Posted by Amy Carbone on Jun 5, 2023 9:00:00 AM
If you’re a practice owner, it’s possible that you have been approached by a dental service organization (DSO) to sell your practice. While in some instances this may look attractive – to give up the responsibilities of staff, payroll, equipment, and all the other obligations of entrepreneurship – selling to a DSO is a big step that requires careful evaluation.
Whenever one of our clients runs into a situation like this, we take them through a thoughtful exercise, so that they can evaluate the offer rationally and decide what makes sense for them.
Here are some of the biggest considerations we discuss with our clients:
9 Considerations for Selling a Dental Practice to Dental Service Organizations
1. First, Plan For Not Selling to a Dental Service Organization
If you want to sell to a DSO, you need to create a ‘base-line’ scenario that shows your financial situation based on the assumption that you don’t sell. If you remember from science class, this would be the “control group” in your evaluation experiment. In plain English you need a comprehensive financial plan.
We take our clients through a financial planning process where we look at their goals, their resources, and whether they are taking advantage of all the opportunities available to them to grow their wealth. This may take the form of recommendations for instituting retirement plans, adjusting loan payments, filling insurance gaps, etc.
One consideration is that as a practice owner you may have a greater ability to put money away before taxes in defined contribution and defined benefit plans. We make sure that our clients explore l these opportunities to further their goals, as well as additional opportunities they may have to create wealth and reduce debt. Once we have this ‘baseline’ plan, we can project future scenarios using pragmatic assumptions of what your financial picture may look like if you don’t sell to the DSO.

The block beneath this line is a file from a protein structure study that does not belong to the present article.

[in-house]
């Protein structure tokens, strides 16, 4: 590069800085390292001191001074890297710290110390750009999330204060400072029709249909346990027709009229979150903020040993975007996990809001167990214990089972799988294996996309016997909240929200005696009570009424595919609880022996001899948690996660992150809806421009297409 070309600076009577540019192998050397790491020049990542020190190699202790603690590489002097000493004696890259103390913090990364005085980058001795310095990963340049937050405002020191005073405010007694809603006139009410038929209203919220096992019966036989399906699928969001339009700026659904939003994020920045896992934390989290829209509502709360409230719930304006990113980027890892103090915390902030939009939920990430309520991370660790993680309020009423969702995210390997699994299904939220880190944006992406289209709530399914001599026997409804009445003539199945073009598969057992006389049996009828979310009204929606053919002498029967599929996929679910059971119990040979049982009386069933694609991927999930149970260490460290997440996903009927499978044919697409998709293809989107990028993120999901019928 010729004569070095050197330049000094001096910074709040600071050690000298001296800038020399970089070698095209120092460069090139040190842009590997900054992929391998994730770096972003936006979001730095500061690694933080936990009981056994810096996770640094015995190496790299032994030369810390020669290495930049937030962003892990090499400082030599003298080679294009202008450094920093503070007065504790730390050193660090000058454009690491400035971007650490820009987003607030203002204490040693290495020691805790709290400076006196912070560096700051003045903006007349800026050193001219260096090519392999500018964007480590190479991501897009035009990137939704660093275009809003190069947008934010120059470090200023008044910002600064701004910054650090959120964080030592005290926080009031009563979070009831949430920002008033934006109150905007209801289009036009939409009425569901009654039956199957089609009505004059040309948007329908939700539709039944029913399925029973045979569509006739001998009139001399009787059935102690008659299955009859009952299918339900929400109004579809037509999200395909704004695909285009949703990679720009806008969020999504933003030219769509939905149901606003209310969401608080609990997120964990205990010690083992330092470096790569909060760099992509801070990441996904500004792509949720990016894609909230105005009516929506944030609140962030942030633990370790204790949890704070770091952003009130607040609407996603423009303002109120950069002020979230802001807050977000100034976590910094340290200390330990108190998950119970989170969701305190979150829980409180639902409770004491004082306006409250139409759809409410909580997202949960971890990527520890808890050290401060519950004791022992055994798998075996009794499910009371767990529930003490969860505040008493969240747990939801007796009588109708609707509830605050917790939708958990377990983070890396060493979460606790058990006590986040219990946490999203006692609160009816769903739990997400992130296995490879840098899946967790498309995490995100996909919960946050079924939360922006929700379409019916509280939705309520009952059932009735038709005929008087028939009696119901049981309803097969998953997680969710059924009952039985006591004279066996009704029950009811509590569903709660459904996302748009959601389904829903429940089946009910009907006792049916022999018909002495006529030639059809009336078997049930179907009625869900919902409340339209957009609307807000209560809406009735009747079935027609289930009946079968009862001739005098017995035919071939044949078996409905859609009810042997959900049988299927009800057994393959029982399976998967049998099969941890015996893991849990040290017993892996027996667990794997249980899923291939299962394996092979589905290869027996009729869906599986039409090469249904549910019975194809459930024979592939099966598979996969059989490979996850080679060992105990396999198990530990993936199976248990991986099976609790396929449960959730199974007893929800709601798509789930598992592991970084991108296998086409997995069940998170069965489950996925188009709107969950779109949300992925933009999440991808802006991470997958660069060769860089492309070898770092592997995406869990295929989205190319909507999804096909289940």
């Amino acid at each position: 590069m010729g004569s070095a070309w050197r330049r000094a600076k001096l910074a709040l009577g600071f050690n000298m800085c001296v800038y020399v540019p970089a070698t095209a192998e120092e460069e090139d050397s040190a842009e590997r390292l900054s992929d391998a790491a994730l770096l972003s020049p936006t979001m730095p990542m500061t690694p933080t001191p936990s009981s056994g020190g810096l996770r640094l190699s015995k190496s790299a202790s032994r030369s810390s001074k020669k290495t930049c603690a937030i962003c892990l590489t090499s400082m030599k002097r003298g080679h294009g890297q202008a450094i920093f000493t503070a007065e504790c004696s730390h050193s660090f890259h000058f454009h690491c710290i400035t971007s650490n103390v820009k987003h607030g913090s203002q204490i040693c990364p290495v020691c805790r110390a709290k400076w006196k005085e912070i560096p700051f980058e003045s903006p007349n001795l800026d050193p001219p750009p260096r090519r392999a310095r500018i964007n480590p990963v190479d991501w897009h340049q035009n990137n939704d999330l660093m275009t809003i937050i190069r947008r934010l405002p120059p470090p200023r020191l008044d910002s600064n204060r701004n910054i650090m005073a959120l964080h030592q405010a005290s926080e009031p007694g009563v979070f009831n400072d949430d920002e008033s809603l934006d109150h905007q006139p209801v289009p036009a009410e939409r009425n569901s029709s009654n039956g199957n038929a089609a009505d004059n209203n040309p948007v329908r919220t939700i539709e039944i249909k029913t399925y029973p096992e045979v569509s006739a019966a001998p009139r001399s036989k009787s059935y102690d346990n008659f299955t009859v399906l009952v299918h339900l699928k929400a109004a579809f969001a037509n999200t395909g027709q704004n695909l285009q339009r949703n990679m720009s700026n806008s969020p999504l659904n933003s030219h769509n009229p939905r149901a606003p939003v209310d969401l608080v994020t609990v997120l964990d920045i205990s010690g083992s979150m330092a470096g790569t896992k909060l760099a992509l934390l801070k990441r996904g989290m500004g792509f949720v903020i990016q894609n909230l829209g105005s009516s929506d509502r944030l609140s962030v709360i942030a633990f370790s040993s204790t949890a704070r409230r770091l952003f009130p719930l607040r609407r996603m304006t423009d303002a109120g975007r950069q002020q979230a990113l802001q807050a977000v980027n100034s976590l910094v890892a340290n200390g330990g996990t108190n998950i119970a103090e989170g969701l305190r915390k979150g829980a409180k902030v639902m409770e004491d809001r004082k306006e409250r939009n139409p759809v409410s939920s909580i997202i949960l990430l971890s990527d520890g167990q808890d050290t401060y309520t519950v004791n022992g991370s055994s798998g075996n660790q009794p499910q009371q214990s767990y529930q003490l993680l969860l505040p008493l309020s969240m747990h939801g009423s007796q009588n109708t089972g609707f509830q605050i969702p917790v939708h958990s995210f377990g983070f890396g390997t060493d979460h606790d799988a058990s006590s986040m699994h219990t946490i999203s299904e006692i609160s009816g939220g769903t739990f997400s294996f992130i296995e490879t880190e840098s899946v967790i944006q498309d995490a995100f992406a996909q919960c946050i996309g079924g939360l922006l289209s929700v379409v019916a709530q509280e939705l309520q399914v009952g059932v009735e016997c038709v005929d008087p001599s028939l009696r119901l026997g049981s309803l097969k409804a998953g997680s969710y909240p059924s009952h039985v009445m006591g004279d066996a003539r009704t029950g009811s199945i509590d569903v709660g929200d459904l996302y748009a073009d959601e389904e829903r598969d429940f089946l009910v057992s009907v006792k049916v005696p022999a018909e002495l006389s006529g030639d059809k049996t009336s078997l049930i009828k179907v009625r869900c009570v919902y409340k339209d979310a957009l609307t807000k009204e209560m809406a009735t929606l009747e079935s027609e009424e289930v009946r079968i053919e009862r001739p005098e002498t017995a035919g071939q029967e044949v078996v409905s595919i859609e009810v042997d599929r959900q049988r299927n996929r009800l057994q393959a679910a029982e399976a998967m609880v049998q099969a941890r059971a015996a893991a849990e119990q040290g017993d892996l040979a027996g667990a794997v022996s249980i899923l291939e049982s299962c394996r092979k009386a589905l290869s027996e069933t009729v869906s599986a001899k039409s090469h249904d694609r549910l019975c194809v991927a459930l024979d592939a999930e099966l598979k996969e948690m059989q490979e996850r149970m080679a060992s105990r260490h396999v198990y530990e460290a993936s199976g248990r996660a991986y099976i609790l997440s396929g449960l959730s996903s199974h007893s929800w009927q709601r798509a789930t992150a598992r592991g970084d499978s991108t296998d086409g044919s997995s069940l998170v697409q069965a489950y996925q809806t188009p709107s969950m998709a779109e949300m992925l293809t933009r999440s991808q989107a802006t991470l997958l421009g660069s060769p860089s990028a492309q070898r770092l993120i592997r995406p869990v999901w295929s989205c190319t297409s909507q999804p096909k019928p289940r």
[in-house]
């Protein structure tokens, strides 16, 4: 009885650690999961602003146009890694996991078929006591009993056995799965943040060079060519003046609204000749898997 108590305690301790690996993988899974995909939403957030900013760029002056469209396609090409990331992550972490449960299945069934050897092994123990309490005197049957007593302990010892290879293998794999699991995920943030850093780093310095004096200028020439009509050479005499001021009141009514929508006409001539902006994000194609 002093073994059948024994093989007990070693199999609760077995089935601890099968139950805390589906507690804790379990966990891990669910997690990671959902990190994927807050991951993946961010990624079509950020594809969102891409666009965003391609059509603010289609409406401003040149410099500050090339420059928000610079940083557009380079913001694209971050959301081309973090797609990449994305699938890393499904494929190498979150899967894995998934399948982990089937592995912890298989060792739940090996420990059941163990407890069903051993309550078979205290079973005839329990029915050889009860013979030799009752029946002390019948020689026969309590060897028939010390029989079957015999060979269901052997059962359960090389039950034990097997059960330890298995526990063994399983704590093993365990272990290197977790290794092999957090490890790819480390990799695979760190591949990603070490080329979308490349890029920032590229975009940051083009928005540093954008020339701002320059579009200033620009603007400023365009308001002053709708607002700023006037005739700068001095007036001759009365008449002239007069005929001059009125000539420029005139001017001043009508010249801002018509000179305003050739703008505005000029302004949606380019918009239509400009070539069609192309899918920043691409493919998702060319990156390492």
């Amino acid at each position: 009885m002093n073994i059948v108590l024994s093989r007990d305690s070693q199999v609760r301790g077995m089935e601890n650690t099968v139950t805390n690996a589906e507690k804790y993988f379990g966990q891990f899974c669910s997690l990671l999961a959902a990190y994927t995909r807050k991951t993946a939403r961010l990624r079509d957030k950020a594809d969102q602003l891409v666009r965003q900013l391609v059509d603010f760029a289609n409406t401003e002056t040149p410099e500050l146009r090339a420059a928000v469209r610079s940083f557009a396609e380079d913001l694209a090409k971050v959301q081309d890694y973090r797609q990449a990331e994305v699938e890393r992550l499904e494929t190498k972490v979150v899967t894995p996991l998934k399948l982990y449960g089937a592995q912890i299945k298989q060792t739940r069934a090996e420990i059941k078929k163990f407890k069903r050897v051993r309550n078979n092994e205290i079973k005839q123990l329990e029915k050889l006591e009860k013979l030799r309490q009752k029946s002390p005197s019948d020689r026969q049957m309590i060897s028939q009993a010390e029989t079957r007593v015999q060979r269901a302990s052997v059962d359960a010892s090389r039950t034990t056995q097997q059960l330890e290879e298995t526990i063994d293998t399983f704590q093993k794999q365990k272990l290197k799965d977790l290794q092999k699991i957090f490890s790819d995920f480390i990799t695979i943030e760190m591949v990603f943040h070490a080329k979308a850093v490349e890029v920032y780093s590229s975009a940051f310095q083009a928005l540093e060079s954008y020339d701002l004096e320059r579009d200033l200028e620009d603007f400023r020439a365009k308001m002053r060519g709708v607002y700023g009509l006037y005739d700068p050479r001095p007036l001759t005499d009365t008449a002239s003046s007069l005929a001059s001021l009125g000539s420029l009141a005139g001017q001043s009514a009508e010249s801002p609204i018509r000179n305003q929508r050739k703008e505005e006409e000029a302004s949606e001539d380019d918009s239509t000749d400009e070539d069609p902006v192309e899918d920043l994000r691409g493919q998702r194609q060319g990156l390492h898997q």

2. Plan For If You Do Sell Your Practice To A Dental Service Organization
When you sell a business, the price you receive is typically a multiple of future earnings. You're giving up the chance to earn an income over a period as an owner to get a lump sum today. Given that you likely have one shot at doing this, you must be sure you use that lump sum wisely.
3. The Proceeds From Your DSO Sale Will Need to Fund Your Future
We can’t stress this point enough. We see people doing all kinds of things with the proceeds of their DSO sale, that don’t produce a dime for them in the future. They may start a backyard project or splurge on something they always wanted to purchase. And while it’s great to finally be able to afford your dreams, prior to spending it you’ll want to know if you need to use this asset to help secure financial independence. In many instances this isn’t fun money, it may be critical to the success of your financial future.
4. After You Sell to the DSO Your Income May Drop